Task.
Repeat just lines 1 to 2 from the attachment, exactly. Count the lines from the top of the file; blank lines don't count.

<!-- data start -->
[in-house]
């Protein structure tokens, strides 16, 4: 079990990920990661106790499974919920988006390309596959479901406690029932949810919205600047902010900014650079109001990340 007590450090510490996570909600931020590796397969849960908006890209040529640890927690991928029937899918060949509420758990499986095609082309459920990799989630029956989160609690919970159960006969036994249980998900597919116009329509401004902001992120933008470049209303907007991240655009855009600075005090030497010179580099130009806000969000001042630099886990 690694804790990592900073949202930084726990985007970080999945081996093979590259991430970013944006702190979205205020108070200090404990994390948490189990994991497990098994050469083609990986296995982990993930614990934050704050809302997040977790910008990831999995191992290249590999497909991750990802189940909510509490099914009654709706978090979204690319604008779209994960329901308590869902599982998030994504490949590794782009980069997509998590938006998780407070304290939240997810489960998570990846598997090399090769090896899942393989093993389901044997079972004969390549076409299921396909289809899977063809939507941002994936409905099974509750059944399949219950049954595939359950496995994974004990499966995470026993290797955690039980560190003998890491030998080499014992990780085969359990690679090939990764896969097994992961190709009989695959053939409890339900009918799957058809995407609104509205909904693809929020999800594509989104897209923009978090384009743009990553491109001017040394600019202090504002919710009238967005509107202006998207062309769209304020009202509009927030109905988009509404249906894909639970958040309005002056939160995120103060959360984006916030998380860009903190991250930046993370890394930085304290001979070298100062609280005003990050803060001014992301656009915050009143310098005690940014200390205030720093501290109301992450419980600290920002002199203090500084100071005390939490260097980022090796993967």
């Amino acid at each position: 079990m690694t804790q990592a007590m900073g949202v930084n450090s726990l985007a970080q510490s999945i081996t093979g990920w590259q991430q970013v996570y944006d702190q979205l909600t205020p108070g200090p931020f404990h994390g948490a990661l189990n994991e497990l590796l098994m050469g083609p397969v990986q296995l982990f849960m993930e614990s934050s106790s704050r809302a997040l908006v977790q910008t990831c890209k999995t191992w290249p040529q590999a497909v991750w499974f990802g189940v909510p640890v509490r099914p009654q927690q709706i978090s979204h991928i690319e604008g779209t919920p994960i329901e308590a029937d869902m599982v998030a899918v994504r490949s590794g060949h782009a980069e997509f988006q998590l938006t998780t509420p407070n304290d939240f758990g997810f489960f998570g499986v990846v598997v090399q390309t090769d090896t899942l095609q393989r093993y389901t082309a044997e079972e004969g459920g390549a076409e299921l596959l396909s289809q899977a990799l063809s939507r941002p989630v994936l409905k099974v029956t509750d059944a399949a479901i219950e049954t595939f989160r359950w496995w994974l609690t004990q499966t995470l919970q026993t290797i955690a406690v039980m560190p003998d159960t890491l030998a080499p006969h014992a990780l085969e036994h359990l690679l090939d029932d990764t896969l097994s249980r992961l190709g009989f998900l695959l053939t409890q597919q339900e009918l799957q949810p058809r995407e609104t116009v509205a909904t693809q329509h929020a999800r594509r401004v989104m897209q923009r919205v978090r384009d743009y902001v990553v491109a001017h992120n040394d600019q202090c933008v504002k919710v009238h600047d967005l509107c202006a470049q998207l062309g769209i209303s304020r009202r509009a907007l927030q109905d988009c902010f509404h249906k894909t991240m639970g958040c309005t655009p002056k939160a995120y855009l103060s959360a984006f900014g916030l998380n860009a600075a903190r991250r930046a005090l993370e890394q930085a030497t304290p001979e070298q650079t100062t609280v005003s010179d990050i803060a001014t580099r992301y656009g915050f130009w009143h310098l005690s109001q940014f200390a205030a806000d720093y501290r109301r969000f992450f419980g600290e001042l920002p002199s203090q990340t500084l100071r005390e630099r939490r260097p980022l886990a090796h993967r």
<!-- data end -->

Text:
[in-house]
């Protein structure tokens, strides 16, 4: 079990990920990661106790499974919920988006390309596959479901406690029932949810919205600047902010900014650079109001990340 007590450090510490996570909600931020590796397969849960908006890209040529640890927690991928029937899918060949509420758990499986095609082309459920990799989630029956989160609690919970159960006969036994249980998900597919116009329509401004902001992120933008470049209303907007991240655009855009600075005090030497010179580099130009806000969000001042630099886990 690694804790990592900073949202930084726990985007970080999945081996093979590259991430970013944006702190979205205020108070200090404990994390948490189990994991497990098994050469083609990986296995982990993930614990934050704050809302997040977790910008990831999995191992290249590999497909991750990802189940909510509490099914009654709706978090979204690319604008779209994960329901308590869902599982998030994504490949590794782009980069997509998590938006998780407070304290939240997810489960998570990846598997090399090769090896899942393989093993389901044997079972004969390549076409299921396909289809899977063809939507941002994936409905099974509750059944399949219950049954595939359950496995994974004990499966995470026993290797955690039980560190003998890491030998080499014992990780085969359990690679090939990764896969097994992961190709009989695959053939409890339900009918799957058809995407609104509205909904693809929020999800594509989104897209923009978090384009743009990553491109001017040394600019202090504002919710009238967005509107202006998207062309769209304020009202509009927030109905988009509404249906894909639970958040309005002056939160995120103060959360984006916030998380860009903190991250930046993370890394930085304290001979070298100062609280005003990050803060001014992301656009915050009143310098005690940014200390205030720093501290109301992450419980600290920002002199203090500084100071005390939490260097980022090796993967």